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What about latinos in Japan?

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RE: What about latinos in Japan?

Postby SirFirestorm » Fri 07.27.2007 11:30 am

two_heads_talking wrote:
SirFirestorm wrote:
I thought the Americas referred to The US and Latin America only. Canada doesnt even count so yea, I'm pretty sure there's no word to describe both continents. To answer that question I would call it 'North and South America'.


So, Central America does not exist in your world? square blocks don't fit so well in round holes.


I was thinking of Cuba and the Caribbean?
I'm not really sure on the whole thing in any case, but I think central america consists of both North American and South American countries and I was under the impression 'The Americas' was used for the US territories and those touristy islands I cannot name.
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RE: What about latinos in Japan?

Postby SirFirestorm » Fri 07.27.2007 11:47 am

Yudan Taiteki wrote:
Right, all I was saying was that the Chinese government does not like the idea of Cantonese, Mandarin, Wu, Hakka, etc. being classified as different languages rather than different dialects, because of nationalistic reasons. There's a lot of confusion on this topic because most people don't know that much about Chinese, and the perception is aided by the myth that something written with the Chinese writing system can be read in all the "dialects" spoken in China.


Where did you hear that it was a myth? I know at least cantonese and mandarin can be read if it is written, the difference is only in the spoken language.
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RE: What about latinos in Japan?

Postby ocetalo » Fri 07.27.2007 1:21 pm

tanuki wrote:
ocetalo wrote:
Some people from Catalonia also say that catalan is a language, not a dialect. But still we spanish speakers can understand a good part of it.


Catalonian is a language! "Some people from Catalonia", what are you talking about?

ocetalo wrote:
For example, Basque is a totally different language from spanish, but as the Basque Country (Pasi Vasco, "Euskadi" in basque), is inside Spain, from the official point of view it's considered to be a dialect.


W-what? Basque has absolutely nothing to do with Spanish, it's not even a Romance language! Can you please cite your source?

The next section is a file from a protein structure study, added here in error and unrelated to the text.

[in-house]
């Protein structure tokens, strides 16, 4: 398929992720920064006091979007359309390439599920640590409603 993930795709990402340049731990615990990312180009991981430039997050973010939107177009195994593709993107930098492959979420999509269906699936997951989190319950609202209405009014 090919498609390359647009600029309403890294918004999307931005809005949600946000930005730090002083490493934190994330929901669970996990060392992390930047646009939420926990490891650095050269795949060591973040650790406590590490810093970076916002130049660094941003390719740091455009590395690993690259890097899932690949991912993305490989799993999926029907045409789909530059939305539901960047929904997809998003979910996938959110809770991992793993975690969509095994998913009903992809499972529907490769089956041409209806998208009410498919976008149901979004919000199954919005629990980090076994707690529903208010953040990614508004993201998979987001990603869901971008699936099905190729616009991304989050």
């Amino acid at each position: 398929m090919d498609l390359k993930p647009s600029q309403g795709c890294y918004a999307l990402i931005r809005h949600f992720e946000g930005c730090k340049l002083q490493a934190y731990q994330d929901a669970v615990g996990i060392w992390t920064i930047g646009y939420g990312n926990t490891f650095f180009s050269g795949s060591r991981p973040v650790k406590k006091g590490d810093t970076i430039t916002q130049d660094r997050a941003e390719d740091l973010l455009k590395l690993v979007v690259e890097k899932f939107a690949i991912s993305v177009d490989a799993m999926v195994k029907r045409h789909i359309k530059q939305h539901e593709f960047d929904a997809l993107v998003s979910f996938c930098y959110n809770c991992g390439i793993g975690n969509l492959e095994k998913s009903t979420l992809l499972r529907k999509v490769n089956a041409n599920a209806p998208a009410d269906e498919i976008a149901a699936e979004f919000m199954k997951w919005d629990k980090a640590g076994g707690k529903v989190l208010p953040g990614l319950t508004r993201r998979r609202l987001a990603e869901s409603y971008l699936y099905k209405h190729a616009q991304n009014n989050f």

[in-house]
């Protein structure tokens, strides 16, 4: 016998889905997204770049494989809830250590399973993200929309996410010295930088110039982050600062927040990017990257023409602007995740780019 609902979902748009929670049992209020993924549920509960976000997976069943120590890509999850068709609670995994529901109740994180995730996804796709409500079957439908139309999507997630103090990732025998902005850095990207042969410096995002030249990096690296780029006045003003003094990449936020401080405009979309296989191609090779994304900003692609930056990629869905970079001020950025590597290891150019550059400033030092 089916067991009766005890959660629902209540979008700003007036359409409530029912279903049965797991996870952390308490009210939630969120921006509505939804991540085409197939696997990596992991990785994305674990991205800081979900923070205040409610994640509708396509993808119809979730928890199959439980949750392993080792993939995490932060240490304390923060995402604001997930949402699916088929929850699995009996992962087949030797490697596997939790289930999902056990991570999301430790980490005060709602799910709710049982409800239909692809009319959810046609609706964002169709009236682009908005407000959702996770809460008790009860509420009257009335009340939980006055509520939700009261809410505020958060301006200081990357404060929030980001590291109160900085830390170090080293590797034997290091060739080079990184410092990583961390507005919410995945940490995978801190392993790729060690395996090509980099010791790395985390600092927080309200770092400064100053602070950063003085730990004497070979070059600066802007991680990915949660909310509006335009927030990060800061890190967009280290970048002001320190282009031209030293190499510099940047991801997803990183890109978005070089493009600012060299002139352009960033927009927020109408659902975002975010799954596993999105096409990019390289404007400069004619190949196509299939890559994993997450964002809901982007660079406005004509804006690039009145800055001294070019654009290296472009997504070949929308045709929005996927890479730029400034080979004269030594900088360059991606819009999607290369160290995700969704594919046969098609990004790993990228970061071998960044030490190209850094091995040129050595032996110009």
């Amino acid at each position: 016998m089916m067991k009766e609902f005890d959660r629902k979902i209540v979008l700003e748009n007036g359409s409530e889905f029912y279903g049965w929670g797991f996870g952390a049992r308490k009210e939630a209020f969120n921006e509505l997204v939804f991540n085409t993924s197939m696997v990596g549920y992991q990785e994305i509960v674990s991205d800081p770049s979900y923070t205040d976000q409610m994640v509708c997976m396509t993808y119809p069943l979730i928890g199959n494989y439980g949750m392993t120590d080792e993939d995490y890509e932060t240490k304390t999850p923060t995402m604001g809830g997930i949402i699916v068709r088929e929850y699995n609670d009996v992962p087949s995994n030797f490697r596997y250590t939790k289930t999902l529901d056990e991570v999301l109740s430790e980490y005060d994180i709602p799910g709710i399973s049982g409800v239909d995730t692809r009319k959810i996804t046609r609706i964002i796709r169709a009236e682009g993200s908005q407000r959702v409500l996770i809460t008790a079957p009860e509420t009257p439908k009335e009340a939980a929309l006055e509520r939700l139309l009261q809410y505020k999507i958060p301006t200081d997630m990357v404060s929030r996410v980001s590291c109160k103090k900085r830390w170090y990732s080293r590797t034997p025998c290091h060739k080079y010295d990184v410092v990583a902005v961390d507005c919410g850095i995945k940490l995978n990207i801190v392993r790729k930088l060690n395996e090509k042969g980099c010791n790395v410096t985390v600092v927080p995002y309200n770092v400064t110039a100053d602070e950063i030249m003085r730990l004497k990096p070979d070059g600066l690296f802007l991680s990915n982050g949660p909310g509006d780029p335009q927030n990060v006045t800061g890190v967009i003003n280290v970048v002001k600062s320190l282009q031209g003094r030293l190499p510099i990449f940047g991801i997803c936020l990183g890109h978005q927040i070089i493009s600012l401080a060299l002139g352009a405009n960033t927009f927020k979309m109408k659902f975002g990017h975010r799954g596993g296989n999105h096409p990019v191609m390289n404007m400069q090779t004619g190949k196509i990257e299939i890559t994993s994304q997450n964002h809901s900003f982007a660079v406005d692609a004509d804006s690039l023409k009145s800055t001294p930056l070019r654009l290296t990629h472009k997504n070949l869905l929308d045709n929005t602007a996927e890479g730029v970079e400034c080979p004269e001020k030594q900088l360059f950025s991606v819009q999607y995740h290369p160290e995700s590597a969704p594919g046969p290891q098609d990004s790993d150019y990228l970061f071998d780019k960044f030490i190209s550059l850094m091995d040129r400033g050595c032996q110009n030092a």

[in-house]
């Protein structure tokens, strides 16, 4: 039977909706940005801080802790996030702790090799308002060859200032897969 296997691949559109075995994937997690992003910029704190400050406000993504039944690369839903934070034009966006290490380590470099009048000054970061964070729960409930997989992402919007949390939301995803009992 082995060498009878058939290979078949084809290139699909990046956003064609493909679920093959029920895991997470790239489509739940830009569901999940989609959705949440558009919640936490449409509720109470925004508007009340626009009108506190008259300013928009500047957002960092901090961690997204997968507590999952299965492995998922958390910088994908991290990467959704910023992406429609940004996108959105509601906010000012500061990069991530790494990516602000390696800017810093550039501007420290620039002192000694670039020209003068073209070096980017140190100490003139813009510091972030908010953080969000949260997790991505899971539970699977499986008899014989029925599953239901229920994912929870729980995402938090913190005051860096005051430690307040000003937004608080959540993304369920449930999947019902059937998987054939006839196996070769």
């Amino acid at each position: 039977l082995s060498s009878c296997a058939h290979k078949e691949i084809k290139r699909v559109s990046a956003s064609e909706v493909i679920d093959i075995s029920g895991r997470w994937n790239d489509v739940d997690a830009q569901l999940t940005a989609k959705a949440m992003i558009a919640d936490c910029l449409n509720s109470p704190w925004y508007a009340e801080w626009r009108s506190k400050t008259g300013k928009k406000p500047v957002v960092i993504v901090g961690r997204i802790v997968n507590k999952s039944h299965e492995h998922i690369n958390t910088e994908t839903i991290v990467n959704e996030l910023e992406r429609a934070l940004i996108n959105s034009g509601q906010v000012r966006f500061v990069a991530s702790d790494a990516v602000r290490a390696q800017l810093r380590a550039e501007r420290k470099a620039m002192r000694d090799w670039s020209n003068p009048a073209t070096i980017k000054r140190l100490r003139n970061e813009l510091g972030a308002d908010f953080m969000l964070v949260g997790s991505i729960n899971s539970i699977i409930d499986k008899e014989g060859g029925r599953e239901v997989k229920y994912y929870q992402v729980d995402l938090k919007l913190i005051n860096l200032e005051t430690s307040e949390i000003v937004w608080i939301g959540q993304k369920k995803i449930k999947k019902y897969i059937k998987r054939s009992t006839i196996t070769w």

Catalan is a language. I know that and you know that. What I try to mean is that catalan can be considered a dialect of spanish as, I don't know if you have tried to read, for example, the oficial website of the Barcelona "ciutat": http://www.bcn.es/
I understand almost 80% (probably more) of what they say, and I bet you'll do too.
I'll tell you a tale: during the rule of dictator Francisco Franco, Catalan was considered a dialect because it was intelligible for spanish speakers (and with a bit of imagination you can come to think of catalan as a dialect of spanish, at least it somewhat follows the three charatheristics of a dialect, as opposed to spanish being the offical language of Spain). Now, the reason for the decision of Franco government to forbbid catalan, galician and others and consider them to be dialects was obviously not linguistic, but political. Now, after the return of democracy, all those were recognized as languages.

When I was learning Basque on the Internet, I found taht in fact, Basque is, like Japanese and Ainu (nad maybe a few others), one the languages that have no known origin. But there's also a "dialect" definition which goes more to political and geographical than to linguistic.

So, I point this again: dialect is more a matter of geography and politics than of linguistics.
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RE: What about latinos in Japan?

Postby ocetalo » Fri 07.27.2007 1:26 pm

SirFirestorm wrote:
Yudan Taiteki wrote:
Right, all I was saying was that the Chinese government does not like the idea of Cantonese, Mandarin, Wu, Hakka, etc. being classified as different languages rather than different dialects, because of nationalistic reasons. There's a lot of confusion on this topic because most people don't know that much about Chinese, and the perception is aided by the myth that something written with the Chinese writing system can be read in all the "dialects" spoken in China.


Where did you hear that it was a myth? I know at least cantonese and mandarin can be read if it is written, the difference is only in the spoken language.


Chinese dialects: Cantonese and Mandarin and the others are very different languages. At least that's the conclusion anyone with some hardly standard brain (like me) can reach. They are not intelligible among different speakers. The fact that they all use the same writing system it doesn't mean they have any relation because they were only spoken and not written (excepting mandarin, but I'm not sure), so the writting system was imposed. In fact, the writting system is not a good way to infere relation. If you say that cantonese nad mandarin only have differences in the spoken, but in written they're teh same, trying to say it means they're dialects of "chinese", it's like saying that spanish and english and the others are related as dialects because they use the smae roman alphabet.
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RE: What about latinos in Japan?

Postby Yudan Taiteki » Fri 07.27.2007 2:12 pm

SirFirestorm wrote:
Yudan Taiteki wrote: